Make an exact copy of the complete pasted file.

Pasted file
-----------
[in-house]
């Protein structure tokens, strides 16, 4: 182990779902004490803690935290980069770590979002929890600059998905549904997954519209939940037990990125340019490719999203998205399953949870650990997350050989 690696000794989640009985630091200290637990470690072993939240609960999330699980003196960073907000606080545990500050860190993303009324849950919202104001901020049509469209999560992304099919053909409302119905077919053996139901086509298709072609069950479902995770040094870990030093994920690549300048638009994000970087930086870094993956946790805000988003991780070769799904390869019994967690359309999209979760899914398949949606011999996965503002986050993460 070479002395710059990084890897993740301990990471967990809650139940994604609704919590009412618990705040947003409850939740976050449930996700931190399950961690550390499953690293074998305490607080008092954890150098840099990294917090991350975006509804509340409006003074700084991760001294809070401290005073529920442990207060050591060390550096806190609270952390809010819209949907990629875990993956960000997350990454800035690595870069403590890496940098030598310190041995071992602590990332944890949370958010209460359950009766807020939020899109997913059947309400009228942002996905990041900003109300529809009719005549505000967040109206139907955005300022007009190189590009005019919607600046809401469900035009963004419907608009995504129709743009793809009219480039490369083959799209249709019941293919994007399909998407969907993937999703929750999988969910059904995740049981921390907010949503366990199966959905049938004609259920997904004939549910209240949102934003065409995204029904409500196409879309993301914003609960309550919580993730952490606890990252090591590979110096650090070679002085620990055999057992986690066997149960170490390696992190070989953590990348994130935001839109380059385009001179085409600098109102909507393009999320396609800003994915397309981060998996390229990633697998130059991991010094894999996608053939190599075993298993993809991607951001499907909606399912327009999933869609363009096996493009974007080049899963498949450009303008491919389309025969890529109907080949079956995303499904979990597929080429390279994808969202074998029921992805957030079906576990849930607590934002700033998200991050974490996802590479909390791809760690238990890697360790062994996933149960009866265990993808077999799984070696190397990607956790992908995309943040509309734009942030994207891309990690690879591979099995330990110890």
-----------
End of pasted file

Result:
[in-house]
């Protein structure tokens, strides 16, 4: 182990779902004490803690935290980069770590979002929890600059998905549904997954519209939940037990990125340019490719999203998205399953949870650990997350050989 690696000794989640009985630091200290637990470690072993939240609960999330699980003196960073907000606080545990500050860190993303009324849950919202104001901020049509469209999560992304099919053909409302119905077919053996139901086509298709072609069950479902995770040094870990030093994920690549300048638009994000970087930086870094993956946790805000988003991780070769799904390869019994967690359309999209979760899914398949949606011999996965503002986050993460 070479002395710059990084890897993740301990990471967990809650139940994604609704919590009412618990705040947003409850939740976050449930996700931190399950961690550390499953690293074998305490607080008092954890150098840099990294917090991350975006509804509340409006003074700084991760001294809070401290005073529920442990207060050591060390550096806190609270952390809010819209949907990629875990993956960000997350990454800035690595870069403590890496940098030598310190041995071992602590990332944890949370958010209460359950009766807020939020899109997913059947309400009228942002996905990041900003109300529809009719005549505000967040109206139907955005300022007009190189590009005019919607600046809401469900035009963004419907608009995504129709743009793809009219480039490369083959799209249709019941293919994007399909998407969907993937999703929750999988969910059904995740049981921390907010949503366990199966959905049938004609259920997904004939549910209240949102934003065409995204029904409500196409879309993301914003609960309550919580993730952490606890990252090591590979110096650090070679002085620990055999057992986690066997149960170490390696992190070989953590990348994130935001839109380059385009001179085409600098109102909507393009999320396609800003994915397309981060998996390229990633697998130059991991010094894999996608053939190599075993298993993809991607951001499907909606399912327009999933869609363009096996493009974007080049899963498949450009303008491919389309025969890529109907080949079956995303499904979990597929080429390279994808969202074998029921992805957030079906576990849930607590934002700033998200991050974490996802590479909390791809760690238990890697360790062994996933149960009866265990993808077999799984070696190397990607956790992908995309943040509309734009942030994207891309990690690879591979099995330990110890």